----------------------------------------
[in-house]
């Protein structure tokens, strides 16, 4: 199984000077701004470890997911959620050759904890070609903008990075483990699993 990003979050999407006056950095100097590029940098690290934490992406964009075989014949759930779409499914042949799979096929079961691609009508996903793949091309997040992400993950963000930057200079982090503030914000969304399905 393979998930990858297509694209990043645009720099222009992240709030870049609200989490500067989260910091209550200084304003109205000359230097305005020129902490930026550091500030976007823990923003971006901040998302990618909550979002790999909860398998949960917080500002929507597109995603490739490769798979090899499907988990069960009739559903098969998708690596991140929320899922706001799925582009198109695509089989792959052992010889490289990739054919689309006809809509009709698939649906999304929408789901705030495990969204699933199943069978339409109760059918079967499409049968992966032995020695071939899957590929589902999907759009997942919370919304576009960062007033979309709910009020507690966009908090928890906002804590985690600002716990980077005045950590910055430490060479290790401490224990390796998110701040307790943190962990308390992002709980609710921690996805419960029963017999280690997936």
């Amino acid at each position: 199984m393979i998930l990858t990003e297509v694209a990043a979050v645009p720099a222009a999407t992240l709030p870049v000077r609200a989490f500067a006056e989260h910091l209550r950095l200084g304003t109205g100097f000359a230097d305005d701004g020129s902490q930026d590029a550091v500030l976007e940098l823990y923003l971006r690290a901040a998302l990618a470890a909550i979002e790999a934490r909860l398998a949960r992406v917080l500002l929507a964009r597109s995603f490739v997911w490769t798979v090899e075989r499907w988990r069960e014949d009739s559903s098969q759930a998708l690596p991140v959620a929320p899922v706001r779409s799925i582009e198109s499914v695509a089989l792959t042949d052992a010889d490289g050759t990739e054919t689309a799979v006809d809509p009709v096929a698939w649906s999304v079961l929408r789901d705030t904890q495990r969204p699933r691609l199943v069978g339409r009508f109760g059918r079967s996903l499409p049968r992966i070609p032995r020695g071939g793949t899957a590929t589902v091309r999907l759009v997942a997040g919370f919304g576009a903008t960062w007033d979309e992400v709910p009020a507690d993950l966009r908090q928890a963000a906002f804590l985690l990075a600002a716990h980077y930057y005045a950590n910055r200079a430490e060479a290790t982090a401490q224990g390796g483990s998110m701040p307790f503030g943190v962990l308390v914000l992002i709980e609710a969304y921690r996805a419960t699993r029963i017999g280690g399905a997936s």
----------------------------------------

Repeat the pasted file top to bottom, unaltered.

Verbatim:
[in-house]
């Protein structure tokens, strides 16, 4: 199984000077701004470890997911959620050759904890070609903008990075483990699993 990003979050999407006056950095100097590029940098690290934490992406964009075989014949759930779409499914042949799979096929079961691609009508996903793949091309997040992400993950963000930057200079982090503030914000969304399905 393979998930990858297509694209990043645009720099222009992240709030870049609200989490500067989260910091209550200084304003109205000359230097305005020129902490930026550091500030976007823990923003971006901040998302990618909550979002790999909860398998949960917080500002929507597109995603490739490769798979090899499907988990069960009739559903098969998708690596991140929320899922706001799925582009198109695509089989792959052992010889490289990739054919689309006809809509009709698939649906999304929408789901705030495990969204699933199943069978339409109760059918079967499409049968992966032995020695071939899957590929589902999907759009997942919370919304576009960062007033979309709910009020507690966009908090928890906002804590985690600002716990980077005045950590910055430490060479290790401490224990390796998110701040307790943190962990308390992002709980609710921690996805419960029963017999280690997936």
């Amino acid at each position: 199984m393979i998930l990858t990003e297509v694209a990043a979050v645009p720099a222009a999407t992240l709030p870049v000077r609200a989490f500067a006056e989260h910091l209550r950095l200084g304003t109205g100097f000359a230097d305005d701004g020129s902490q930026d590029a550091v500030l976007e940098l823990y923003l971006r690290a901040a998302l990618a470890a909550i979002e790999a934490r909860l398998a949960r992406v917080l500002l929507a964009r597109s995603f490739v997911w490769t798979v090899e075989r499907w988990r069960e014949d009739s559903s098969q759930a998708l690596p991140v959620a929320p899922v706001r779409s799925i582009e198109s499914v695509a089989l792959t042949d052992a010889d490289g050759t990739e054919t689309a799979v006809d809509p009709v096929a698939w649906s999304v079961l929408r789901d705030t904890q495990r969204p699933r691609l199943v069978g339409r009508f109760g059918r079967s996903l499409p049968r992966i070609p032995r020695g071939g793949t899957a590929t589902v091309r999907l759009v997942a997040g919370f919304g576009a903008t960062w007033d979309e992400v709910p009020a507690d993950l966009r908090q928890a963000a906002f804590l985690l990075a600002a716990h980077y930057y005045a950590n910055r200079a430490e060479a290790t982090a401490q224990g390796g483990s998110m701040p307790f503030g943190v962990l308390v914000l992002i709980e609710a969304y921690r996805a419960t699993r029963i017999g280690g399905a997936s």